Correct assessment of HER2 status is essential for managing patients with invasive breast cancer, but few data are available on the accuracy of laboratories performing HER2 testing by immunohistochemistry (IHC).
Objective: To review the results of the 2014-2017 Center-Southern Italy HER2 Survey. DESIGN: The HER2 survey was designed for laboratories performing immunohistochemical staining and interpretation for HER2 and used routine slides of different HER “2+” invasive breast carcinomas. All cases were also analyzed by DDSISH. All participants performed immunostaining for HER2 using the laboratory’s standard procedures. Each participant center interpreted the stained slides and returned results to the coordinator center for data analysis. This survey included 41 laboratories from Center-South Italy.
Results: 28/41 (68%) centers carried out “correct” HER2 IHC determinations. On the contrary 13/41 (32%) centers obtained concordance values lower than 90%.
Conclusion: Performance of laboratories dealing with HER2 IHC determinations in breast invasive carcinoma in this survey was good.
Keywords: HER2 Immunohistochemistry; Quality Control; Interlaboratory Reproducibility
In recent years many efforts have been made aiming to ensure the efficiency of each pathology lab in HER2 IHC determination in breast and in gastric cancer [1-6]. The most important antibody manufacturers have certainly tried to provide excellent quality standards and the specificity/sensitivity results of the single antibody clones are well known. However, despite all the efforts made by the scientific community, many years after the discovery of the role of HER2 in breast cancer, and 15 years after the clinical use of trastuzumab in patients with overexpression and/ or amplification of HER2, it frequently happens that oncologists request a second opinion for Her2-status determinations on coreneedle- biopsies or surgical specimens.
The reason why this happens is usually because the reviewing pathologist works in a hospital with a larger number of cases of breast cancer or the initial results appear discordant to the oncologist. In our experience second opinions are most often requested on HER2 status determinations performed by small or private laboratories. Being aware that each laboratory (regardless of its annual number of cases and /or geographical location) works to the best of its ability, with this study we wanted to “virtually” recreate what happens in our daily practice to evaluate if the need for a second opinion of HER2 status is really determined by the poor performance of peripheral laboratories.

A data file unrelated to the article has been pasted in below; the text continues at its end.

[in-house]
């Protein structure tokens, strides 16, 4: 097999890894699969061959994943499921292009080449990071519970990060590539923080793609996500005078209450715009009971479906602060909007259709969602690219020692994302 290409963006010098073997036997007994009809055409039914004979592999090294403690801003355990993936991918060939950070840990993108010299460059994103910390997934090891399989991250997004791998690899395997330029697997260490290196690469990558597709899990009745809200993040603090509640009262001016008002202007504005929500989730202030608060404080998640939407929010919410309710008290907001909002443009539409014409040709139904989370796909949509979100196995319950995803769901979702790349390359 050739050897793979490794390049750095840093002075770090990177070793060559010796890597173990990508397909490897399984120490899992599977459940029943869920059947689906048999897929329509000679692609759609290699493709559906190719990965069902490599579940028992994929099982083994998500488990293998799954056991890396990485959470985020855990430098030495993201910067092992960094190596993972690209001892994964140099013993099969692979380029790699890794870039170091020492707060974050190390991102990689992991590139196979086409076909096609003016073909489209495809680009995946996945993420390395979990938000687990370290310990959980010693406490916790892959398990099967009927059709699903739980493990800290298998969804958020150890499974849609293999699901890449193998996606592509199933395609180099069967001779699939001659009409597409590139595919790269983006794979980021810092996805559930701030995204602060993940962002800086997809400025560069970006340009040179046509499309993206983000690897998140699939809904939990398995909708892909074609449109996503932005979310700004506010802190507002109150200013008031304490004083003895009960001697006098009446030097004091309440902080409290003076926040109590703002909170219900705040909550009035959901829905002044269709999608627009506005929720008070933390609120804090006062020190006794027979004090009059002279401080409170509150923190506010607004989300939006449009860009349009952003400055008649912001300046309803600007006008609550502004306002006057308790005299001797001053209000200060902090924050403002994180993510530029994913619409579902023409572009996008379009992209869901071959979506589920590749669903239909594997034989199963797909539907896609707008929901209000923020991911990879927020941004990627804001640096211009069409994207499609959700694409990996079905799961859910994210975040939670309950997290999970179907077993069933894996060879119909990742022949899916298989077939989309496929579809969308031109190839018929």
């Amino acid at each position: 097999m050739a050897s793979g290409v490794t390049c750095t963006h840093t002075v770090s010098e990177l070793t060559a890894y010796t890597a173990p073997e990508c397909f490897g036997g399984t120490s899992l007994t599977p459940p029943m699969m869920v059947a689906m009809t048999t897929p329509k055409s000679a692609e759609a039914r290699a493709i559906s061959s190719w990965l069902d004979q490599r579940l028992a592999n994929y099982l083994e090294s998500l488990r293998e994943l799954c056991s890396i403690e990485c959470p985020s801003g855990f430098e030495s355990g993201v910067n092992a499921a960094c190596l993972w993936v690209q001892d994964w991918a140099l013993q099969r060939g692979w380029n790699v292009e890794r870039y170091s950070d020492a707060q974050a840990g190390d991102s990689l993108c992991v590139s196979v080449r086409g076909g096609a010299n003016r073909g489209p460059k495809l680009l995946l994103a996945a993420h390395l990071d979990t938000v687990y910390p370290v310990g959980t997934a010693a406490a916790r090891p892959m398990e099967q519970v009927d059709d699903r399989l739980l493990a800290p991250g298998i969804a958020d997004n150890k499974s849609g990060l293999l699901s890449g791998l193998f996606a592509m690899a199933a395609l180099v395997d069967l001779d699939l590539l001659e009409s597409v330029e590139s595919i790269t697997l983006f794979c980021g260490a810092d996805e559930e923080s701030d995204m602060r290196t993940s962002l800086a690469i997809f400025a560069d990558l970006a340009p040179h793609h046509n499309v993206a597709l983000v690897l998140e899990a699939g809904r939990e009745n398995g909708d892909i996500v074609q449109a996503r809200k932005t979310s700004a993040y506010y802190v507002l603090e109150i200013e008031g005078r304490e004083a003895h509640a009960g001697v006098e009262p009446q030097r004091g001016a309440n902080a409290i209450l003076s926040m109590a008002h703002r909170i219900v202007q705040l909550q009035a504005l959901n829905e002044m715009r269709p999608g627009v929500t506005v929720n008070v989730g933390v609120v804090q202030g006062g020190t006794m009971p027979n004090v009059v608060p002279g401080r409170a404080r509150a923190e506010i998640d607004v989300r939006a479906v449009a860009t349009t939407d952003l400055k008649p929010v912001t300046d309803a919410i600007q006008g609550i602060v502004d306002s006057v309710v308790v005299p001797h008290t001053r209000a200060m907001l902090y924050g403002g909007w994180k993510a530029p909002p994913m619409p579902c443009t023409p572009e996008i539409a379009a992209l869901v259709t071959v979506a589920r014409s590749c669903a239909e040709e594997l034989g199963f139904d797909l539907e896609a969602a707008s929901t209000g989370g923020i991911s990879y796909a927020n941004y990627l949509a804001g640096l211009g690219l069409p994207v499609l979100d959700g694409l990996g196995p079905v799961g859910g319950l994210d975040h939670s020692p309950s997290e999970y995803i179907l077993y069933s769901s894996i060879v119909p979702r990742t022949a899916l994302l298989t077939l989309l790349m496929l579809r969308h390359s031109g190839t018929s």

Materials and Methods
41 Central-Southern Italy pathology laboratories joined the project, the one in Policlinico A. Gemelli being appointed as the reference laboratory. All the participating centers were divided into homogeneous groups by ensuring that each had at least one center with an average number of 150 cases per year. Each center was asked to select two cases with a given score (2+ amplified and 2+ not amplified sec. 2013 ASCO/CAP guidelines6) and to prepare three blank sections to be sent to the other members of the group. Three additional sections were required to be sent to the coordinating center. The project was launched in November 2014 and was completed by May 2017. Slides were dispatched by ordinary mail or courier. Each center was asked to stain the slides received and to assign a score using both the scoring system applied before the release of the ASCO/CAP Guidelines6, and the new criteria contained in them. Each center was also asked to complete a first questionnaire asking for information such as laboratory methods used for the immunohistochemical determination of HER2 (antibody type, platform, ISH).A second questionnaire was administered asking for the number of each HER2 score (0, 1+, 2+, 3+, ISH Amplified/Not amplified) observed respectively in the 12 months before and after the publication of the ASCO/CAP Guidelines.